Some of the euro area's junk-rated corporate debt is now trading at negative yields, and over 15% of near-junk debt is also charging the lenders to provide cash to financially weaker companies:
While the overall stock of negative yielding debt (sovereign and corporate) is now nearing $13.5 trillion worldwide:
All in 51 percent of all European Government bonds are trading at negative yields, and just over 30 percent of all investment grade corporate bond issued in Euro.
The percentage of negative yielding debt amongst junk-rated corporates is small. Bank of America ML estimated that the percentage of BB-rated European corporate bonds with negative yield rose from 0.225% at the end of May to 1.5% at the end of June. Back then, 14 companies had junk-rated bonds rated BB or lower with negative yields, with total market value of $3 billion.
The chart below plots corporate junk-rated bond yields index for the euro issuers:
Meanwhile, Greek Government bonds auction this week went into a massive demand overdrive. Greece sold more than EUR13 billion worth of 7-year bonds, almost EUR11 billion more than it planned originally, at the yields of 1.9 percent, or 2.4 percentage points above the Eurozone benchmark average. The spread to Eurozone benchmark has now fallen from 3.73 percent in March sale. In fact, U.S. 7 year bonds are selling at a yield of 1.97 percent, implying lower yields for Greek debt than the U.S. debt.
Here is the chart plotting Euro area sovereign yield curves for AAA-rated and for all bonds:
The yields on AAA-rated debt are negative out to 13 years maturity, and for all bonds to 8 years maturity.
Adding to the previous post on the negative yielding debt, here is a recent post from @TracyAlloway showing Goldman Sachs' chart on implied probability of the U.S. Fed rate cuts over the next 12 months:
Source of chart: https://twitter.com/tracyalloway/status/1141895516801732608/photo/1.
The rate of increases in the probability of at least 1 rate cut is staggering (as annotated by me in the chart). These dynamics directly relate to falling sovereign debt yields (and associated declines in corporate debt yields) covered here: https://trueeconomics.blogspot.com/2019/06/24619-negative-yielding-debt-monetary.html.
Notably, as the markets are now 90% convinced a new QE is coming, their conviction about the scale of the new QE (expectations as to > 3 cuts) is off the chart and rising faster in 2Q 2019 than in the previous quarters.
Negative yielding Government debt (the case where investors pay the sovereign lenders for the privilege of lending them funds) has hit all-time record (based on Bloomberg database) last week, at 13 trillion.
Source of charts: https://www.bloomberg.com/amp/news/articles/2019-06-21/the-world-now-has-13-trillion-of-debt-with-below-zero-yields.
Quarter of all investment grade corporate debt is now also yielding negative payouts (note: bond returns include capital gains, so as yields fall, capital gains rise for those investors who do not hold bonds out to maturity).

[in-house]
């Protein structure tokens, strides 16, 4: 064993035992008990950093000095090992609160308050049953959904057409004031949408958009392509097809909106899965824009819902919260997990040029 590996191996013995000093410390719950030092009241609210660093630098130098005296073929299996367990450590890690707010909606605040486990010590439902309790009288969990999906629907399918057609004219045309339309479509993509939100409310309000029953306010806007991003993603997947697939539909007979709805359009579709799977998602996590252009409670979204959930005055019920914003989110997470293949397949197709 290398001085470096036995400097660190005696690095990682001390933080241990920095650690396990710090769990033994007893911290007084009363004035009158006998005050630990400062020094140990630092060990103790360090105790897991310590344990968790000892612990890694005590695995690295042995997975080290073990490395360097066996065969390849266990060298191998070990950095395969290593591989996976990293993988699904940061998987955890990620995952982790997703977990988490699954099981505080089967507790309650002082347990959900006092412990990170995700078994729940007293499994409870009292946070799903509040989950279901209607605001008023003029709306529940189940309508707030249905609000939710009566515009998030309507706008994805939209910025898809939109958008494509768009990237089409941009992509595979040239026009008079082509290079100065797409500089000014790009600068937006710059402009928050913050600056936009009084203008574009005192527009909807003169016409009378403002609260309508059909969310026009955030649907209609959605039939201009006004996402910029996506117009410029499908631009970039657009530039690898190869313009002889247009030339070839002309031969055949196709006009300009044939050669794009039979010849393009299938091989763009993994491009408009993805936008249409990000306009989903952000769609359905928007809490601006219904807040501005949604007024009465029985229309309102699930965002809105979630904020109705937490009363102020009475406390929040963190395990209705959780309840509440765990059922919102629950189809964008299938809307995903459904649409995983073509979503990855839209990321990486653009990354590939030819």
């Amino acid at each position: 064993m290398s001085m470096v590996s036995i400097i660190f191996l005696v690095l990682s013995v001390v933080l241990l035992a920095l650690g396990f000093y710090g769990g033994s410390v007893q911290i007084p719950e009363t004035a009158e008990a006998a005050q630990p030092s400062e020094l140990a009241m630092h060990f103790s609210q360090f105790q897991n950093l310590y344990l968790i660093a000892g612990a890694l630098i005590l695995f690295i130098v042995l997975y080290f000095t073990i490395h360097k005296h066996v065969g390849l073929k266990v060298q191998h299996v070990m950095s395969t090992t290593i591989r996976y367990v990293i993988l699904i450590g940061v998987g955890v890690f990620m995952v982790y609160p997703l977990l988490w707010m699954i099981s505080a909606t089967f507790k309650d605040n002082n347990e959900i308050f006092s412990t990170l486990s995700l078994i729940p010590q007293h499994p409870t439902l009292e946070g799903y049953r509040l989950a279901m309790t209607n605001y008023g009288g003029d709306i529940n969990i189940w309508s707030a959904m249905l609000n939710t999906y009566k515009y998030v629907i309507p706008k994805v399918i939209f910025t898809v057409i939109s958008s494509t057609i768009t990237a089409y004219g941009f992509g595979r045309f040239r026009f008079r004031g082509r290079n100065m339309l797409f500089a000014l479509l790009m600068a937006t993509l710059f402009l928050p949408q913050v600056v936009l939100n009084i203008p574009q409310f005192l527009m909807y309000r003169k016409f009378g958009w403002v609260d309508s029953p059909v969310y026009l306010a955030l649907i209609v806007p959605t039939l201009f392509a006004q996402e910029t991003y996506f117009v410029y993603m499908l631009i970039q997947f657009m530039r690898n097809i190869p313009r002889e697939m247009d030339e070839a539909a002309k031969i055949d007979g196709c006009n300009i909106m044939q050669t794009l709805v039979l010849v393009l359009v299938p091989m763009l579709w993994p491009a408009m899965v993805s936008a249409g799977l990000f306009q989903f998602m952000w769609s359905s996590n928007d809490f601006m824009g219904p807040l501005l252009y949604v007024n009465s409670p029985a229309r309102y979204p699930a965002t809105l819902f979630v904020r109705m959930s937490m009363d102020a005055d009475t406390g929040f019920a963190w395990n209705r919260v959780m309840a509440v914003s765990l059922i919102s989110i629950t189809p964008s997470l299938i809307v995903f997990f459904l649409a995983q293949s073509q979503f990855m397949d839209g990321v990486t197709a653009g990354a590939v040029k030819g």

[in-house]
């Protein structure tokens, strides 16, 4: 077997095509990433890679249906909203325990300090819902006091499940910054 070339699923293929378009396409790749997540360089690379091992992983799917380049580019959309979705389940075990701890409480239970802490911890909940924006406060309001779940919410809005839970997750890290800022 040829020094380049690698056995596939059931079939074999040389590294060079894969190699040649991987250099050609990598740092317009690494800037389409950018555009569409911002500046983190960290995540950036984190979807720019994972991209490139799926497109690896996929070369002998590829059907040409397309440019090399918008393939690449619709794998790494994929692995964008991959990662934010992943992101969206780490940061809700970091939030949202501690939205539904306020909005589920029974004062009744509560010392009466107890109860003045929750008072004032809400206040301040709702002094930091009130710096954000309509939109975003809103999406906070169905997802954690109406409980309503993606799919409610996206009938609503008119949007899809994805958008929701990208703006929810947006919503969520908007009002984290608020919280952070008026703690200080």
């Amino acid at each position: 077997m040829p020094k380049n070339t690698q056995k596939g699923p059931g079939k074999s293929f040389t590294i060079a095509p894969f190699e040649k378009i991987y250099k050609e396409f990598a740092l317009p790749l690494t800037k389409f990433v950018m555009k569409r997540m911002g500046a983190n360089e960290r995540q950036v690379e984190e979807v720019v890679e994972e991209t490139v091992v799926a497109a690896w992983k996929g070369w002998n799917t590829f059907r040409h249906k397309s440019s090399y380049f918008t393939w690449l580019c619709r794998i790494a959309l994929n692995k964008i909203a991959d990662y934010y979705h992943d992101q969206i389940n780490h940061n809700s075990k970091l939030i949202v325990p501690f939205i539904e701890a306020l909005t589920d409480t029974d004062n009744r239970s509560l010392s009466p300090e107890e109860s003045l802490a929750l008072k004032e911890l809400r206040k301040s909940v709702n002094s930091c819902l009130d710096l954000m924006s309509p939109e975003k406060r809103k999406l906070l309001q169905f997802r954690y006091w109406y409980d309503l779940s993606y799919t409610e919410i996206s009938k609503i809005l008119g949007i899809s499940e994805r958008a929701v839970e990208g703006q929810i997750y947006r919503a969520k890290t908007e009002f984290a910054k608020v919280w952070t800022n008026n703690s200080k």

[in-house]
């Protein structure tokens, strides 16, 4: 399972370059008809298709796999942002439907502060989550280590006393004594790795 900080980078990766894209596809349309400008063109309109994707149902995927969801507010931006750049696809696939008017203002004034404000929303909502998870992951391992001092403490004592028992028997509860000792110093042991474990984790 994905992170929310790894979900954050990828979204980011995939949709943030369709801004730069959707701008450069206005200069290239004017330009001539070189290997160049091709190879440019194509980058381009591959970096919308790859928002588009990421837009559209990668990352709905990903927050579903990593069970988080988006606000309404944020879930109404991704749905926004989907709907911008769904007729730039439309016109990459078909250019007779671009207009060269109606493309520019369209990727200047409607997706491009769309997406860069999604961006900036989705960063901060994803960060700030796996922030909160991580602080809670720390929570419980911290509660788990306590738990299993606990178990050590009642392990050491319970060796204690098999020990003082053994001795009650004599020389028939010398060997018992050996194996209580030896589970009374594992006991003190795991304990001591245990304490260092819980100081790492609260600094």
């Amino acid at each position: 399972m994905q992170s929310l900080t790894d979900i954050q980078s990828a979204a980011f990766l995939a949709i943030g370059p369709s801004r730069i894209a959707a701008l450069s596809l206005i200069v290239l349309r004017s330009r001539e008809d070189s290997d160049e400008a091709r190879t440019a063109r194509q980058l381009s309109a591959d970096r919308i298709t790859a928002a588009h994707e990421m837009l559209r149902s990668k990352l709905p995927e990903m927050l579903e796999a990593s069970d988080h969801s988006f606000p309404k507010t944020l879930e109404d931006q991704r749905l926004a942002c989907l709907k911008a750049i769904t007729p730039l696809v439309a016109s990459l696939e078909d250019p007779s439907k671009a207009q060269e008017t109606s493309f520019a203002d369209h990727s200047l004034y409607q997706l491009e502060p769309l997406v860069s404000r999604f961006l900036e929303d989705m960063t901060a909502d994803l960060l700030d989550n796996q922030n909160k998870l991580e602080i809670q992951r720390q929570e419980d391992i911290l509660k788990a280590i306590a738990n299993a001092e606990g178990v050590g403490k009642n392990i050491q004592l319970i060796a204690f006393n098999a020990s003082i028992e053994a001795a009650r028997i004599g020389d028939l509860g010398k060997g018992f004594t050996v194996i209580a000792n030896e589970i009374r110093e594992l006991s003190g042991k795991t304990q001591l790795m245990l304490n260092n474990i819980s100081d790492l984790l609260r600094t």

In effect, negative yields are a form of a financialized tax: investors are paying a premium for risk management that the bonds provide, including the risk of future decreases in interest rates and the risk of declining value of cash due to expected future money supply increases. In other words, a eleven years after the Global Financial Crisis, the macro-experiment of monetary policies 'innovations' under the QE has been a failure: negative yields resurgence simply prices in the fact that inflationary expectations, growth expectations and financial stability expectations have all tanked, despite a gargantuan injection of funds into the financial markets and financial economies since 2008.
In 2007, total assets held by Bank of Japan, ECB and the U.S. Fed amounted to roughly $3.2 trillion. These peaked at just around $14.5 trillion in early 2018 and are currently running at $14.3 trillion as of May 2019. Counting in China's PBOC, 2008 stock of assets held by the Big 4 Central Banks amounted to $6.1 trillion. As of May 2019, this number was $19.5 trillion. Global GDP is forecast to reach $87.265 trillion by the end of this year in the latest IMF WEO update, which means that the Big-4 Central Banks currently hold assets amounting to 22.35% of the global nominal GDP.
Negative yields, and ultra-low yields on Government debt in general imply lack of incentives for Governments to efficiently allocate public spending and investment funds. This, in turn, implies lack of incentives to properly plan the use of scarce resources, such as factors of production. Given that one year investment commitments by the public sector usually involve creation of permanent or long-term subsequent and related commitments, unwinding today's excesses will be extremely painful economically, and virtually impossible politically. So while negative yields on Government debt make such projects financing feasible in the current economic environment, any exogenous or endogenous shocks to the economy in the future will be associated with these today's commitments becoming economic, social and political destabilization factors in the future.
All is well in the Euro [economy] Paradise...
Via @FT, Germany's latest 10 year bunds auction got off a great start as "the country auctioned 10-year Bunds at a yield of minus 0.24 per cent, according to Germany’s finance agency. The yield was well below the minus 0.07 per cent at the previous 10-year auction in late May. The previous trough of minus 0.11 per cent was recorded in 2016. Notably, demand in Wednesday’s auction was the weakest since late January, with investors placing bids for 1.6-times more than the €22bn that was issued."
Because while the "Euro is forever", economic growth (and the possibility of monetary normalisation) is for never...